2
$\begingroup$

Thrall states ("On the Projective Structure of a Modular Lattice", 1951, https://scholar.google.com/scholar?cluster=4998496641867146321):

One measure of the complexity of a modular lattice is how much it lacks being distributive. Each triple of elements in $L$ for which the distributive law does not hold generates a lattice which has a five element sublattice $P = \{r, s, t, u, w\}$ in which $r$ is the meet and $w$ is the join of each pair selected from $s, t, u$. We shall call such a five element lattice a projective root (p.r.) and shall use the notation $P = [r; s, t, u; w]$ to indicate that $P$ is a projective root. If any one (and therefore all) of the six quotients [intervals] $s/r, t/r, u/r, w/s, w/t, w/u$ is prime [has height 1] in $L$, we say that $P$ is a prime projective root (p.p.r.) n $L$.

It is easily seen (we omit the proof) that if $L$ contains any projective root, then it contains a prime projective root. Indeed, if $P = [r;s,t,u;w]$ is a p.r. with dimension $s/r = k$, then $L$ contains $k$ p.p.r.'s $P_i = [r_i; s_i, t_i, u_i; w_i], i= 1, \ldots, k$, such that $r=r_1, w_1 = r_2, \ldots, w_{k-i} = r_k, w_k = w$.

My assumption is that the proof takes $P$ and dissects out of the interval $[r, w]$ such a chain of $P_i$. So the value of the result is showing that the signatures of non-distributivity, the p.r.s, are constructed from p.p.r.s.

I'm just learning lattice theory and I can't prove this result, or even see what the intended method of attack is. I've checked Google Scholar, and none of the references seem to pay attention to this result. Similarly, I've looked at a few of the standard references, and none of them discuss this result, or even this approach toward determining the "structure" of a non-distributive modular lattice.

$\endgroup$

1 Answer 1

1
$\begingroup$

Theorem. If $P=[0;s,t,u;1]$ is a projective root in the modular lattice $L$ with $\dim(s/0)=k>1$, then $L$ contains projective roots $P_0=[0;s_0,t_0,u_0;\Omega]$ with $\dim(s_0/0) = 1$ and $P^+=[\Omega;s^+,t^+,u^+;1]$ with $\dim(s^+/\Omega) = k-1$.

This produces a first prime factor $P_0$ of $P$, and you may apply the theorem to $P^+$ to obtain further prime factors.

Proof. (I will write $xy$ for '$x$ meet $y$' and $x+y$ for '$x$ join $y$'.)

Since $\dim(s/0)>1$, there exists an element $s_0$ satisfying $0<s_0 <s$ such that $\dim(s_0/0)=1$. Define $t_0 = t(s_0+u)$, $u_0 = u(s_0+t)$, and $\Omega = (s_0+t)(s_0+u)$.

Note that since $0<s_0\leq s$ and $s$ is a complement of $u$ in $P$, $\dim((s_0+u)/u)=\dim(s_0/0)=1$. Since $t$ is also a complement of $u$, $\dim(t_0/0)=\dim(t(s_0+u)/tu)=\dim((s_0+u)/u)=1$. Similarly $\dim(u_0/0)=1$.

Claim 1. $P_0=[0;s_0,t_0,u_0;\Omega]$ is a prime projective root.

Proof. Since $s, t, u$ pairwise meet to $0$ and $0<s_0\leq s, 0<t_0\leq t, 0<u_0\leq u$, the elements $s_0, t_0, u_0$ pairwise meet to $0$. We calculate that $s_0+t_0 = s_0+t(s_0+u) =_{\textrm{mod}} (s_0+t)(s_0+u)=\Omega$. (Here ``$=_{\textrm{mod}}$'' indicates that I am using the modular law.) The same argument shows that $s_0+u_0=\Omega$. Finally, $t_0+u_0 = \Omega$ by a dimension count. Both $\dim(t_0/0)$ and $\dim(u_0/0)$ equal $1$. Since $t_0+u_0\leq (s_0+t)(s_0+u) = \Omega = s_0+u_0$, and the first and last of these has dimension $2$ over $0$ we have equality throughout, giving $t_0+u_0 = \Omega$. (This dimension count can be replaced by a modularity argument.) Altogether, we have that $[0;s_0,t_0,u_0;\Omega]$ is a prime projective root. \\\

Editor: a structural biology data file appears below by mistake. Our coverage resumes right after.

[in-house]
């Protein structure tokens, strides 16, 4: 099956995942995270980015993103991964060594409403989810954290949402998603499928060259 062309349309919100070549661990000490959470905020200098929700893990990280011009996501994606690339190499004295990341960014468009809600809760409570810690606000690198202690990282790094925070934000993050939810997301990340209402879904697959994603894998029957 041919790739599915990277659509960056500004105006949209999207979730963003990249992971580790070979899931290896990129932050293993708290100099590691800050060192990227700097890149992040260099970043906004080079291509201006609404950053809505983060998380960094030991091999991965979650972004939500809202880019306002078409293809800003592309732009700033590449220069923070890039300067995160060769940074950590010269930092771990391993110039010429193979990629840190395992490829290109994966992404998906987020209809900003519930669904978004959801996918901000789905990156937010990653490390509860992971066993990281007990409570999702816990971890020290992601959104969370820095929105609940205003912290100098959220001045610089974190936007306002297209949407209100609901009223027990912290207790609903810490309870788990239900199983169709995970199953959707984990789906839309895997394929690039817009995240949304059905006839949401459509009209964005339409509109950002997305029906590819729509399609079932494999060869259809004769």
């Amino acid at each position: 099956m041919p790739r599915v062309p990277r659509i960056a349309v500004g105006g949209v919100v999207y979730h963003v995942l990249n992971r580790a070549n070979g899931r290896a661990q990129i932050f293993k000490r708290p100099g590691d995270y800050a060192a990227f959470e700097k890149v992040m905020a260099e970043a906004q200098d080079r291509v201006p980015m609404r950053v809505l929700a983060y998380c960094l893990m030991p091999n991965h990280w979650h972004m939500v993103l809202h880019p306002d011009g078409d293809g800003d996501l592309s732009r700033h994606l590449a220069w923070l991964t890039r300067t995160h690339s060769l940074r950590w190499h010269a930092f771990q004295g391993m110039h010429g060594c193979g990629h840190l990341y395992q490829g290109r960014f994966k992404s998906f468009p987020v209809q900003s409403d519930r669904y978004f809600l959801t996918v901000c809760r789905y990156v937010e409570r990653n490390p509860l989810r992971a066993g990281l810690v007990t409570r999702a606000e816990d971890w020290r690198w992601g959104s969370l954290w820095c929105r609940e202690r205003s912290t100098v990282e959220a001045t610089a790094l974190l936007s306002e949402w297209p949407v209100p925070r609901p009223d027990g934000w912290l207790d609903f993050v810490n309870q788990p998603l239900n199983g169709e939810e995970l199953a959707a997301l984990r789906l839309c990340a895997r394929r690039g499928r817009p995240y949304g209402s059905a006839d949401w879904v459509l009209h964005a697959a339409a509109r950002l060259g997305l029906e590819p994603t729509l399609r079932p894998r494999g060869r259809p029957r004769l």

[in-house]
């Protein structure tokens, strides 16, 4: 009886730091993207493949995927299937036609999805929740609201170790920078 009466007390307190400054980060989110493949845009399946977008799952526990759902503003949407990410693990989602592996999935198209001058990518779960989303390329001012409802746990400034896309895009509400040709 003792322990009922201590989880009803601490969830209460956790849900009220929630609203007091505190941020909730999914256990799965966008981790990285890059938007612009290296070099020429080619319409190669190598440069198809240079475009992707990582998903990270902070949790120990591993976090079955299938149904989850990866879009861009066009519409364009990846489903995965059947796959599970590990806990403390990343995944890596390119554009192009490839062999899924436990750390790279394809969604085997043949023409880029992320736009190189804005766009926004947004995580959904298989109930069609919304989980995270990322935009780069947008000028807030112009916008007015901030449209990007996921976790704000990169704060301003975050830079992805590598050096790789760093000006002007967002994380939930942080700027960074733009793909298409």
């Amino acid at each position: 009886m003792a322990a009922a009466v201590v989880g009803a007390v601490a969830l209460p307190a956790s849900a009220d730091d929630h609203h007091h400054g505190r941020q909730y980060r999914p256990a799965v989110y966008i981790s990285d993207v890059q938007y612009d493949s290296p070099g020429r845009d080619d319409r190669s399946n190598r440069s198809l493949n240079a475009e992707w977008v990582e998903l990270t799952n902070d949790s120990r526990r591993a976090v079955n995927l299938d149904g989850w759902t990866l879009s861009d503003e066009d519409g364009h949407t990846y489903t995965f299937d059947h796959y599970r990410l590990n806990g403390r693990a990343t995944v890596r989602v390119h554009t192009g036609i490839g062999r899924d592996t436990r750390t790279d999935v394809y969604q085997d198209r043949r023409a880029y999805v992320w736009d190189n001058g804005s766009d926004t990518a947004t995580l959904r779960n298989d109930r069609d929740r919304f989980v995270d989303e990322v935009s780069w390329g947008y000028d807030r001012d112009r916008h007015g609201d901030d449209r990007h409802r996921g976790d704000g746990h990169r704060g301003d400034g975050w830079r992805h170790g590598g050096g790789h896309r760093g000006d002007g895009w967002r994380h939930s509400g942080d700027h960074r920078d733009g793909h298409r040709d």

Claim 2. If $s^+=s+\Omega, t^+=t+\Omega$, and $u^+=u+\Omega$, then $P_0=[\Omega;s^+,t^+,u^+;1]$ is a projective root (necessarily with $\dim(s^+/\Omega)=k-1$).

Proof. Since $s, t, u$ pairwise join to $1$ and $s\leq s^+\leq 1, t\leq t^+\leq 1, u\leq u^+\leq 1$, the elements $s^+, t^+, u^+$ pairwise join to $1$. Since each of $s^+, t^+, u^+$ are above $\Omega$ we have the first inequality in $$\Omega\leq s^+t^+ = (s+\Omega)(t+\Omega) =_{\textrm{mod}} t(s+\Omega)+\Omega.$$ Since $\Omega=s_0+t_0$ and $s_0\leq s, t_0\leq t$, this simplifies to $$t(s+\Omega)+\Omega = t(s+s_0+t_0)+\Omega = t(s+t_0)+\Omega =_{\textrm{mod}} ts + t_0 +\Omega = 0+t_0+\Omega=\Omega.$$ The same calculation shows that $s^+u^+=\Omega$ and $t^+u^+=\Omega$, hence $P^+$ is a projective root. To see why $\dim(s^+/\Omega)=k-1$ is necessarily $k-1$, note that $$ \dim(1/0) = 2k = \dim(1/\Omega)+\dim(\Omega/0) = 2\dim(s^+/\Omega)+2\dim(s_0/0), $$ hence $\dim(s^+/\Omega)=k-1$. \\\

$\endgroup$
2
  • $\begingroup$ Thanks! I am going to write up a somewhat more general version of this and I will link to it here. $\endgroup$
    – Dale
    Oct 15, 2023 at 15:41
  • 1
    $\begingroup$ It turns out that my generalization (adding more elements to the set $\{s, t, u\}$ isn't true. $\endgroup$
    – Dale
    Oct 20, 2023 at 3:02

Your Answer

By clicking “Post Your Answer”, you agree to our terms of service and acknowledge you have read our privacy policy.

Not the answer you're looking for? Browse other questions tagged or ask your own question.